Which Vs. That

Which Vs. That

Do you ever get confused about when to use that and when to use which?

Consider the following examples:

  • Ice cream, which is delicious, melts quickly in the summer heat.
  • The book that I’m reading is my favourite.
  • She got a failing grade on her test, which is too bad.

Can you figure out which which should stay which? If not, don’t worry: that which is at first confusing can still be learned! Now, that’s a statement that is inspirational. Or should I say “which is inspirational”?

Restrictive and Non-restrictive Clauses

To get to the bottom of which which stays which and which that stays that we have to first understand restrictive and non-restrictive clauses.

Restrictive Clauses

A restrictive clause is essential to the meaning of the sentence. In other words, you can’t get rid of it without changing what the sentence means. With a restrictive clause, use the word that.

  • Example: The test that you failed is important to your overall mark in this course.

When you remove “that you failed” the meaning of the sentence changes — it could be about any test in the course instead of the specific test that you failed. Don’t worry, we’re using the general “you” here. We’re sure that you, reading this post, have never failed any language tests, especially if you’re enrolled in one of LRDG’s language training programs.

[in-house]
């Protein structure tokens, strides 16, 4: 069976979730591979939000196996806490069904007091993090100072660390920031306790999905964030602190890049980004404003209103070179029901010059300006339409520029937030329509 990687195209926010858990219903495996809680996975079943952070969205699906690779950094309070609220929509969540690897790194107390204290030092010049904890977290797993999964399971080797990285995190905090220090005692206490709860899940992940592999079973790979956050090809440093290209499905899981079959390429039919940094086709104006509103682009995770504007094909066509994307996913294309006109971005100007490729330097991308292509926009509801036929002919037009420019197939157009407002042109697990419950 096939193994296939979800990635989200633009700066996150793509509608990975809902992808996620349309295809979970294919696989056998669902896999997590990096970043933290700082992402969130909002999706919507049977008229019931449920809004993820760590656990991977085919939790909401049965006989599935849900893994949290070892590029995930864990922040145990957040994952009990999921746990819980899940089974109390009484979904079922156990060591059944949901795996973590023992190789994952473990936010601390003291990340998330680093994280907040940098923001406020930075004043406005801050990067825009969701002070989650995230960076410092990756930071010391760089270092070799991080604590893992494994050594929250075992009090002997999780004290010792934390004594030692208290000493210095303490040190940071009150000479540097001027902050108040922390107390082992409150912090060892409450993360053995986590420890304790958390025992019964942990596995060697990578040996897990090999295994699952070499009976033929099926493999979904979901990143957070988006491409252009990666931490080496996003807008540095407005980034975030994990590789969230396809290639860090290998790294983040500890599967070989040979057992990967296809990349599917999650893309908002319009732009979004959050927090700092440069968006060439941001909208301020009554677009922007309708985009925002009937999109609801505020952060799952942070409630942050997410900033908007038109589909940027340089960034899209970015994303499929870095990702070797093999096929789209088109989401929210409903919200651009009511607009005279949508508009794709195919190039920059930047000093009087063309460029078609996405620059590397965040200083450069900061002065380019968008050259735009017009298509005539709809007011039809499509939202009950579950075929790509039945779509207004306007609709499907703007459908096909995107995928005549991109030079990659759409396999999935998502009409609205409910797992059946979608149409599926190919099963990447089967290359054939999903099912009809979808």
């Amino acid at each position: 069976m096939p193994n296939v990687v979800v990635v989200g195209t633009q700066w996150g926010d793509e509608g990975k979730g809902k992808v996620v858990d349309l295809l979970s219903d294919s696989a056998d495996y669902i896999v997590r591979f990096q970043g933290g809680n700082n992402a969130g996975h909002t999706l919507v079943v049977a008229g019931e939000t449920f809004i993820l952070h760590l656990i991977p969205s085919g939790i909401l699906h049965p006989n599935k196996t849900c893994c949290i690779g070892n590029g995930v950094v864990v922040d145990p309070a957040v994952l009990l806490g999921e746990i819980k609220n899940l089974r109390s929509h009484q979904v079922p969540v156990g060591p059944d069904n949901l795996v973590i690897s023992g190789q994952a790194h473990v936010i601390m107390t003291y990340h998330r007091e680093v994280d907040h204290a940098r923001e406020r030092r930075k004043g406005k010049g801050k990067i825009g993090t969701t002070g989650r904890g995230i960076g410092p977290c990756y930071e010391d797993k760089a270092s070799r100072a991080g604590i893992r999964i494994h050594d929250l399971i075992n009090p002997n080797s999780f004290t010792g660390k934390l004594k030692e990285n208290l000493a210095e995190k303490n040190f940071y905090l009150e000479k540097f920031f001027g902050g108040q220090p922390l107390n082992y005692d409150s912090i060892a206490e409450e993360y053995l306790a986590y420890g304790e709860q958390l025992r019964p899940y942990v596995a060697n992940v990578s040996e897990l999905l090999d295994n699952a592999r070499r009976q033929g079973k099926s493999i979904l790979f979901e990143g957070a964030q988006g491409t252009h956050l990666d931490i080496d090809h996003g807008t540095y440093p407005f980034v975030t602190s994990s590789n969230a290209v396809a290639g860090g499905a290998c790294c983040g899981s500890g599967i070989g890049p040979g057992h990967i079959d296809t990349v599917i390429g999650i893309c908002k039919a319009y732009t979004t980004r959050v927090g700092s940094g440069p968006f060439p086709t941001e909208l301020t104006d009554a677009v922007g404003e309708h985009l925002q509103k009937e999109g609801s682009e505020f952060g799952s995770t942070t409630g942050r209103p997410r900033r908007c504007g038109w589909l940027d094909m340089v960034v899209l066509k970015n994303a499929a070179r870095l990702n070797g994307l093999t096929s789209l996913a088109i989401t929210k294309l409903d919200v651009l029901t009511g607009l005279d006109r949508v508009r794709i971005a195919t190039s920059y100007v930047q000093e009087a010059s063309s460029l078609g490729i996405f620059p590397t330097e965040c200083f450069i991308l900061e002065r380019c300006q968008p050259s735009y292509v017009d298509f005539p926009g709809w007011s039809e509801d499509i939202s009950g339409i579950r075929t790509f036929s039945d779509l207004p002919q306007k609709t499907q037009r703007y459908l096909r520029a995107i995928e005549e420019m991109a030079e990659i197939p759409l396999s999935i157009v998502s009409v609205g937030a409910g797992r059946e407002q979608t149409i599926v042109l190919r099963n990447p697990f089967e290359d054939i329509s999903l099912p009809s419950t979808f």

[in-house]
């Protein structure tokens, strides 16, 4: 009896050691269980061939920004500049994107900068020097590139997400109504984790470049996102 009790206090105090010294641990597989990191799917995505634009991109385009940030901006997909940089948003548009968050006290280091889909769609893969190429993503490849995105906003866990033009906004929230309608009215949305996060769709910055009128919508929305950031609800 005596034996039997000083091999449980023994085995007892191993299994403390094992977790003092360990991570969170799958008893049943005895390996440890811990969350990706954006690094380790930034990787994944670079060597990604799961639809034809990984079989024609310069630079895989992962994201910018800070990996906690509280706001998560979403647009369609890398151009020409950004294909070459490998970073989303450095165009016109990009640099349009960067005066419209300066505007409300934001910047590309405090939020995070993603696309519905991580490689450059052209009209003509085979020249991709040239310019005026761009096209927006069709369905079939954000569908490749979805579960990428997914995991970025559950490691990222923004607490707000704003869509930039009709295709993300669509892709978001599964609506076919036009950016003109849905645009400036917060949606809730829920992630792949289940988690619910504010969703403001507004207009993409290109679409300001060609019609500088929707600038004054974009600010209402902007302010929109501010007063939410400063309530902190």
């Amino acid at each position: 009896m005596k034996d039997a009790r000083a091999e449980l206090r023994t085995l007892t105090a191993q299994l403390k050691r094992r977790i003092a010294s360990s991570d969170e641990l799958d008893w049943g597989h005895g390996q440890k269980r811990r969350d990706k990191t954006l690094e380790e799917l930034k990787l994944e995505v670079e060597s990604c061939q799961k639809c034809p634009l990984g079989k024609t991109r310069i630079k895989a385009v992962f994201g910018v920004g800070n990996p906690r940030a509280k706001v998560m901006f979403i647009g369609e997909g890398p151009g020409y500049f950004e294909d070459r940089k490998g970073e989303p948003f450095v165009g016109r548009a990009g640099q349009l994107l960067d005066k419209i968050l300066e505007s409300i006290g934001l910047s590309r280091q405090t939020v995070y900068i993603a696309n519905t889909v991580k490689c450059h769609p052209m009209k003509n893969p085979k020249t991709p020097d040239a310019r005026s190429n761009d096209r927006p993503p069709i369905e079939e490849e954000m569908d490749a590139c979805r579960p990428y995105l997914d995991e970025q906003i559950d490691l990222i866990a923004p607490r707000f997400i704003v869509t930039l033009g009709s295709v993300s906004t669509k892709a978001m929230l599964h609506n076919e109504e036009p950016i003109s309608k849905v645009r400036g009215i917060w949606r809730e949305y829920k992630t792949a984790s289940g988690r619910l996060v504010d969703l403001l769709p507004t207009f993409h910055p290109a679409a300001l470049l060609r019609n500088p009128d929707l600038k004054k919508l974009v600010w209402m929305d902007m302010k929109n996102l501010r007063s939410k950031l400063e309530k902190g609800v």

Now, back to our regular programming: Are you clear on restrictive clauses? Let’s review a few more of them just to be sure:

  • The mirror that you broke is expensive. It’s not just any old mirror that’s expensive – it’s the one you broke (oops!)
  • The activists are working to overturn a law that allows dog owners to leave their dogs’ poop on the sidewalk. The specific information about the law the activists are trying to overturn is important to the sentence

Non-Restrictive Clauses

A non-restrictive clause is anything that can be removed without changing the meaning of the sentence. In other words, it’s extra!


  • There are cookies, which are delicious, in the oven. Of course, all cookies are delicious and so “which are delicious” is not information that is crucial to the overall meaning of the sentence. Bonus: I hope you noticed that in the previous sentence I wrote “that is crucial” instead of “which is crucial.” If you didn’t, no cookies for you!
  • The little boy’s pet hamster died, which is sad. In what world is a pet dying not sad? Thus, “which is sad” is extra information.


Now that you’re an expert on which which to use at which time, look at the list of examples that’s at the beginning of this post. Which ones are correct?

If you guessed that all of them are, congratulations!